There is not enough information available from the published Monte Carlo design (Miller et al., 2002a, 2002b) to enable someone to replicate it. However, the committee did a Monte Carlo experiment that implied quite different results. The Monte Carlo simulates a study of the relation between the suicide rate and FS/S as a proxy for gun ownership. Let Z1, Z2, and Z3 denote unobserved independent standard normal variables, and let
FS = 10 + Z1;
NFS = 6 + Z2;
FS/S = FS/(FS + NFS);
POP = 50 + Z3; and
RATE = (FS +NFS)/POP,
where FS is the number of firearm suicides, NFS is the number of nonfirearm suicides, POP is the population size, and RATE is the total suicide rate for the population. With 1,000 replications, this design gave a mean value of FS/S in the neighborhood of 0.6 (similar to the fraction of suicides currently committed with a firearm in the United States). The correlation coefficient of FS/S and RATE was –0.29. The linear regression of RATE on FS/S gave a slope coefficient of –0.18 with a t-statistic of 9.6. So, according to this simulation, there is a negative association between the suicide rate and FS/S. In other words, if FS/S is a good proxy for ownership, gun owners are less likely than nonowners to commit suicide.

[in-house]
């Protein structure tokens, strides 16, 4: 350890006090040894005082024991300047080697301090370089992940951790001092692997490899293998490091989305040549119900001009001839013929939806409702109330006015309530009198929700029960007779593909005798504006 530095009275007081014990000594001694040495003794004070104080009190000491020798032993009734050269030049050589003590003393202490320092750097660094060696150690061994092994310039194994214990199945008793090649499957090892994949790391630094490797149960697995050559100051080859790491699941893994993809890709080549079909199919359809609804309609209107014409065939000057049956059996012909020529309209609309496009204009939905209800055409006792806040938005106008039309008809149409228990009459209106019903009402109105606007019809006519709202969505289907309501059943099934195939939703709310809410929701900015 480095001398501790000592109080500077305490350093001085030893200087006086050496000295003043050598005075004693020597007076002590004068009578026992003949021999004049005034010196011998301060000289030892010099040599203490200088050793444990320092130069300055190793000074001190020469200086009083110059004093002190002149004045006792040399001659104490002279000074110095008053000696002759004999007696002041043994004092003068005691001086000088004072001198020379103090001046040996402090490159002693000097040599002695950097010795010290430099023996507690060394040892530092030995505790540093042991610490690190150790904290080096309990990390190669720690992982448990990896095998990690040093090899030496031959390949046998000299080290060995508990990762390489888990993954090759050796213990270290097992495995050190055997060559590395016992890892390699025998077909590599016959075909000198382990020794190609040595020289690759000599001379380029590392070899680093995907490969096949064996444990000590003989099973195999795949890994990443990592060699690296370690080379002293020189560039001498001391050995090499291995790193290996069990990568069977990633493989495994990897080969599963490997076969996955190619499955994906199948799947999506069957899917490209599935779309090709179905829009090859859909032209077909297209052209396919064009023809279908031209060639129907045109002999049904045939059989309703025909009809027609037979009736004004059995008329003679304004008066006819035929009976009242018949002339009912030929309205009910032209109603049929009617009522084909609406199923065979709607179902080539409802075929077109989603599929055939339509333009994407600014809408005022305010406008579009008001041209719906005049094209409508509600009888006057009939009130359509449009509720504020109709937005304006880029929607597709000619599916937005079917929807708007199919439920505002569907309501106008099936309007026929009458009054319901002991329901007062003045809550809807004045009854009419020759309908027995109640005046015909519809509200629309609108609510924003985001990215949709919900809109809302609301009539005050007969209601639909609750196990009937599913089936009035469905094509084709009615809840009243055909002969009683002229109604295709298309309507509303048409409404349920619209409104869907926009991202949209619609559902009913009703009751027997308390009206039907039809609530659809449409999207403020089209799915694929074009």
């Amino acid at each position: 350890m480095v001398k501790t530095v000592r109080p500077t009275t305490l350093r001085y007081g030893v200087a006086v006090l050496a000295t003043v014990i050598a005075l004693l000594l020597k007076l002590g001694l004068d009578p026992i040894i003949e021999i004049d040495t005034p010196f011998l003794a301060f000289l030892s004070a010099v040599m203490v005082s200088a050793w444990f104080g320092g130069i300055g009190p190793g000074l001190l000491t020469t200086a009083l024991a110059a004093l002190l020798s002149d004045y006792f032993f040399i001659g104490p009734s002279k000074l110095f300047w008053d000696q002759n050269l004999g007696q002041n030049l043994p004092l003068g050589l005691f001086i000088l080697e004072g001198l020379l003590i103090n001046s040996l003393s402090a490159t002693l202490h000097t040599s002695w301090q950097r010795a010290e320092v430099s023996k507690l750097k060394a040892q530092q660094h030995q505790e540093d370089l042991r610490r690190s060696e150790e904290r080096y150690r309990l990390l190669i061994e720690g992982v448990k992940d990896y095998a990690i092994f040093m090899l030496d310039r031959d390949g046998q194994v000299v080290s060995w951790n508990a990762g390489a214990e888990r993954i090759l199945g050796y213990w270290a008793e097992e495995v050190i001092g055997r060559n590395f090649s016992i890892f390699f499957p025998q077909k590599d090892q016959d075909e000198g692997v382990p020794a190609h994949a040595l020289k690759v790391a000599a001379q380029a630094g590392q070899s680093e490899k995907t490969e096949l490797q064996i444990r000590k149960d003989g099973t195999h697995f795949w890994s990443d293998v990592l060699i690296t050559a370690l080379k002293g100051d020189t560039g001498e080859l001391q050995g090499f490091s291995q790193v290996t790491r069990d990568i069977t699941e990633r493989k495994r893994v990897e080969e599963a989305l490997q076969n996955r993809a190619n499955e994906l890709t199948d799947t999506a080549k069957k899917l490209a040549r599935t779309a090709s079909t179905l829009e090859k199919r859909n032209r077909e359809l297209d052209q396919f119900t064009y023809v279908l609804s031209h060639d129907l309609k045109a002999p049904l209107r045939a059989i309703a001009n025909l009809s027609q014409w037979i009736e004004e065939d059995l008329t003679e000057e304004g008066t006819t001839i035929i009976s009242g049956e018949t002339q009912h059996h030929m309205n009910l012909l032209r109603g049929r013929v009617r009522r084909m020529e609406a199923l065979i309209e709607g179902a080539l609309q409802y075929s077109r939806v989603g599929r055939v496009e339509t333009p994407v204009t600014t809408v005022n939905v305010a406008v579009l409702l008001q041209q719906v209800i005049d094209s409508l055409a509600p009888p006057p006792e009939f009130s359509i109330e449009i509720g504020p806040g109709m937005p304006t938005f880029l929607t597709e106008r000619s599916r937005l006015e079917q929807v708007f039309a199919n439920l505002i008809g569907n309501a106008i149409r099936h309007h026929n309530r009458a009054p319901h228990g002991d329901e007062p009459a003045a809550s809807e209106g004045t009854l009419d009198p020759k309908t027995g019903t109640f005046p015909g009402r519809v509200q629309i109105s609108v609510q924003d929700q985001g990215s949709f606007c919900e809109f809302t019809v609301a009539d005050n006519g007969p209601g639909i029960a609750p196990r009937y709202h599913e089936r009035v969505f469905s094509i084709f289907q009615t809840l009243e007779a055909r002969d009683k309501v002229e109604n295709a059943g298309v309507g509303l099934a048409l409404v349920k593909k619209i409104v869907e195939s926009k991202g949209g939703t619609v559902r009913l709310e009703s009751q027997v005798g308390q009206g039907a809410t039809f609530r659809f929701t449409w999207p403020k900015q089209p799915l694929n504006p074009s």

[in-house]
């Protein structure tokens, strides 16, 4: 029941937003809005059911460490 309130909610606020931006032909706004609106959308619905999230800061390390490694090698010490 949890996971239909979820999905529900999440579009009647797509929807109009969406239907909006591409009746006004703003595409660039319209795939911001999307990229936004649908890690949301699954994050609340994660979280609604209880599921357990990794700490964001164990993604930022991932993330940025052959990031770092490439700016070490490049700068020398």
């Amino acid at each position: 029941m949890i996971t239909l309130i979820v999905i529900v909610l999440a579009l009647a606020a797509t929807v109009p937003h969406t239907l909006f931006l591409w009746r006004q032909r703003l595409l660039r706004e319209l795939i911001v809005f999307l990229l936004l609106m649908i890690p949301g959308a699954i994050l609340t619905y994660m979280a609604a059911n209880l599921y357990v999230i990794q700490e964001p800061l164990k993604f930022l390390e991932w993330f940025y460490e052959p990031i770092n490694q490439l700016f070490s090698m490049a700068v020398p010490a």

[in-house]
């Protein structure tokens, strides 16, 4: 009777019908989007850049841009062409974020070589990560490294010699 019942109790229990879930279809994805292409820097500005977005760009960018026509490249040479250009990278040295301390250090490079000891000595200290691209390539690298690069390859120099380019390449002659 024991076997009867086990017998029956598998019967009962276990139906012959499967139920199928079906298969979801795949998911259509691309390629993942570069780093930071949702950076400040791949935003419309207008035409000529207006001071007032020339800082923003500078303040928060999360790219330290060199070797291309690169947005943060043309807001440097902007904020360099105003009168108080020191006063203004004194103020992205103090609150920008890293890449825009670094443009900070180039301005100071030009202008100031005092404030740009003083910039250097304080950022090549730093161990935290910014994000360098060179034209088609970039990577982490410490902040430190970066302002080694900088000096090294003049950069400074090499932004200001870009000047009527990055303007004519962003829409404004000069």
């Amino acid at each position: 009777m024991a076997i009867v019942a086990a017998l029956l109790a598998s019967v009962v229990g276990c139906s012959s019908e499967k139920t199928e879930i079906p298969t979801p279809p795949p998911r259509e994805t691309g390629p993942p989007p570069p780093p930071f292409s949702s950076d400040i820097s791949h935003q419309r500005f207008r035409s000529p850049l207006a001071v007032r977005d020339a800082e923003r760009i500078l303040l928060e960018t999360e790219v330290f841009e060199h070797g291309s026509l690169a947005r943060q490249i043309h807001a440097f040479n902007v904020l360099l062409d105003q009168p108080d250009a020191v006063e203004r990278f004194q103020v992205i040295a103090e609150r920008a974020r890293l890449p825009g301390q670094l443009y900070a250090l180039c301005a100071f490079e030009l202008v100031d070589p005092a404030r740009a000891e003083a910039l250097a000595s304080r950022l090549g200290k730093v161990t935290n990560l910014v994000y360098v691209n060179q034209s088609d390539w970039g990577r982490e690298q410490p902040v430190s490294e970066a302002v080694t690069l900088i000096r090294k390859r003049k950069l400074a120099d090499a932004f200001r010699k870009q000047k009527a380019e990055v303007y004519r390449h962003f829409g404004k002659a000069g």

obvious why the simulation is at all relevant: the basic finding that proxies create biases is an analytical result that cannot be resolved by a simulation. It is very easy to create other plausible simulations that lead to substantial correlations between FS/S and suicide and, more importantly, substantial biases in the estimated relations of interest.
In Box 7-2, for example, we present the results of a simulation conducted by the committee. In this Monte Carlo simulation, we study the relation between the suicide rate and FS/S as a proxy for gun ownership, but we derive very different results than those reported by Miller et al. (2002a, 2002c). In particular, we find a negative association between the suicide rate and FS/S: in this simulation, if FS/S is a good proxy for ownership, gun owners are less likely than nonowners to commit suicide.
This exercise illustrates at least two things: (1) the design of the Monte Carlo simulation matters and (2) having suicide-related variables on both sides of the regression can produce perverse results. In the end, the biases created by proxy measures are application specific. Duggan (2003), for example, highlights the potential problems caused by using FS/S as an explanatory variable in a model whose dependent variable is also suicide-related. As demonstrated in the simulation above, unobserved factors associated with